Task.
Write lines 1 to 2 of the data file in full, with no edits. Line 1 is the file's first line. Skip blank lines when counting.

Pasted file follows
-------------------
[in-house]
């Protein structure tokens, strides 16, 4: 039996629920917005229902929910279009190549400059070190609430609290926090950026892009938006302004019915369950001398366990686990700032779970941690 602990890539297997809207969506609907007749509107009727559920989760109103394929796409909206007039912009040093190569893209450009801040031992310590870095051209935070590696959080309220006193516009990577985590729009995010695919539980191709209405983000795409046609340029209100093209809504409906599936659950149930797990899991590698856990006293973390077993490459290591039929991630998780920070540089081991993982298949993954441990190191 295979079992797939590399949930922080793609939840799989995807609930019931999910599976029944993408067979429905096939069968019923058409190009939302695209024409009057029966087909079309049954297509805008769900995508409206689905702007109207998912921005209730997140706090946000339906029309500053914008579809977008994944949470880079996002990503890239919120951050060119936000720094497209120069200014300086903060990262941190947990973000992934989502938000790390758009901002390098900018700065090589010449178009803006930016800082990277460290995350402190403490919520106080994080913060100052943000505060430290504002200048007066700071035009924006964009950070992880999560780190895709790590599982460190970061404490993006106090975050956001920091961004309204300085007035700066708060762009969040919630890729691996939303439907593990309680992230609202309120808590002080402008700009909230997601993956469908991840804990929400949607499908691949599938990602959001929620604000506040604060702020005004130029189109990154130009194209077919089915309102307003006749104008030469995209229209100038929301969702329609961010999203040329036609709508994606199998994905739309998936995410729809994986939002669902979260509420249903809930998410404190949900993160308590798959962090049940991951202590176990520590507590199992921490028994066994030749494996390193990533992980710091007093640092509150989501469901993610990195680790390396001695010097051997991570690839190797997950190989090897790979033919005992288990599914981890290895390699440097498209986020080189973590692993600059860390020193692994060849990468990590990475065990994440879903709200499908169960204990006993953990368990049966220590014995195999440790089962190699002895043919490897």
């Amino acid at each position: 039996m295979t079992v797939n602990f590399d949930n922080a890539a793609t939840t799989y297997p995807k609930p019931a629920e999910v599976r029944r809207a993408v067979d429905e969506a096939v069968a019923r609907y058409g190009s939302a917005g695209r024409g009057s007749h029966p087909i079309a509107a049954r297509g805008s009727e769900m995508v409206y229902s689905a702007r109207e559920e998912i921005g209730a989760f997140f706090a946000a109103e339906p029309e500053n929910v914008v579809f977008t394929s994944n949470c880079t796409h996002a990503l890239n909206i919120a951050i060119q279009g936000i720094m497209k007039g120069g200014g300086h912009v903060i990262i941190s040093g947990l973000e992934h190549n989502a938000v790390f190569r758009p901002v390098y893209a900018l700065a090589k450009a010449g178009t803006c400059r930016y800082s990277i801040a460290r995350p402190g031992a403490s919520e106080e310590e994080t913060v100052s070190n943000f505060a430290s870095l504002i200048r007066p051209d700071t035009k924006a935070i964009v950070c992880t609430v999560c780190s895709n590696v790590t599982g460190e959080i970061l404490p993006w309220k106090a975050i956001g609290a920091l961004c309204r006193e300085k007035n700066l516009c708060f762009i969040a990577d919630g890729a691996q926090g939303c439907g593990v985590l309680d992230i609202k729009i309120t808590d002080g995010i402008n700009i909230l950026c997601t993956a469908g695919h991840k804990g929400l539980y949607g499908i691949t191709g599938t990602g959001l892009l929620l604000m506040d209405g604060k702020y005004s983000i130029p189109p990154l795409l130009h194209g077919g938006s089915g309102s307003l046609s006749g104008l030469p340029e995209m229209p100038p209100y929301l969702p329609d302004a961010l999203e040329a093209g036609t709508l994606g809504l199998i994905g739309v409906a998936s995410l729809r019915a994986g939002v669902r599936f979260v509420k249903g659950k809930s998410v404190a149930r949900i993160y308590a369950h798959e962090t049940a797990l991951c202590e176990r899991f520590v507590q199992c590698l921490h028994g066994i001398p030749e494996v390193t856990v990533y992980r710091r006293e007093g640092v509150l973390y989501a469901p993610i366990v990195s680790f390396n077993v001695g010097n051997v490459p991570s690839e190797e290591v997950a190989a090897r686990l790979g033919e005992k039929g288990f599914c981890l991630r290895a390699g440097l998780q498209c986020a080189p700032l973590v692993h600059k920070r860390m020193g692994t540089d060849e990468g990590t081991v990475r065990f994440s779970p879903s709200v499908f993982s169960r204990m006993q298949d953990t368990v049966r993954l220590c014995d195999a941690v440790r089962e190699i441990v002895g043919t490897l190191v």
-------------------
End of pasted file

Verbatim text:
[in-house]
């Protein structure tokens, strides 16, 4: 039996629920917005229902929910279009190549400059070190609430609290926090950026892009938006302004019915369950001398366990686990700032779970941690 602990890539297997809207969506609907007749509107009727559920989760109103394929796409909206007039912009040093190569893209450009801040031992310590870095051209935070590696959080309220006193516009990577985590729009995010695919539980191709209405983000795409046609340029209100093209809504409906599936659950149930797990899991590698856990006293973390077993490459290591039929991630998780920070540089081991993982298949993954441990190191 295979079992797939590399949930922080793609939840799989995807609930019931999910599976029944993408067979429905096939069968019923058409190009939302695209024409009057029966087909079309049954297509805008769900995508409206689905702007109207998912921005209730997140706090946000339906029309500053914008579809977008994944949470880079996002990503890239919120951050060119936000720094497209120069200014300086903060990262941190947990973000992934989502938000790390758009901002390098900018700065090589010449178009803006930016800082990277460290995350402190403490919520106080994080913060100052943000505060430290504002200048007066700071035009924006964009950070992880999560780190895709790590599982460190970061404490993006106090975050956001920091961004309204300085007035700066708060762009969040919630890729691996939303439907593990309680992230609202309120808590002080402008700009909230997601993956469908991840804990929400949607499908691949599938990602959001929620604000506040604060702020005004130029189109990154130009194209077919089915309102307003006749104008030469995209229209100038929301969702329609961010999203040329036609709508994606199998994905739309998936995410729809994986939002669902979260509420249903809930998410404190949900993160308590798959962090049940991951202590176990520590507590199992921490028994066994030749494996390193990533992980710091007093640092509150989501469901993610990195680790390396001695010097051997991570690839190797997950190989090897790979033919005992288990599914981890290895390699440097498209986020080189973590692993600059860390020193692994060849990468990590990475065990994440879903709200499908169960204990006993953990368990049966220590014995195999440790089962190699002895043919490897």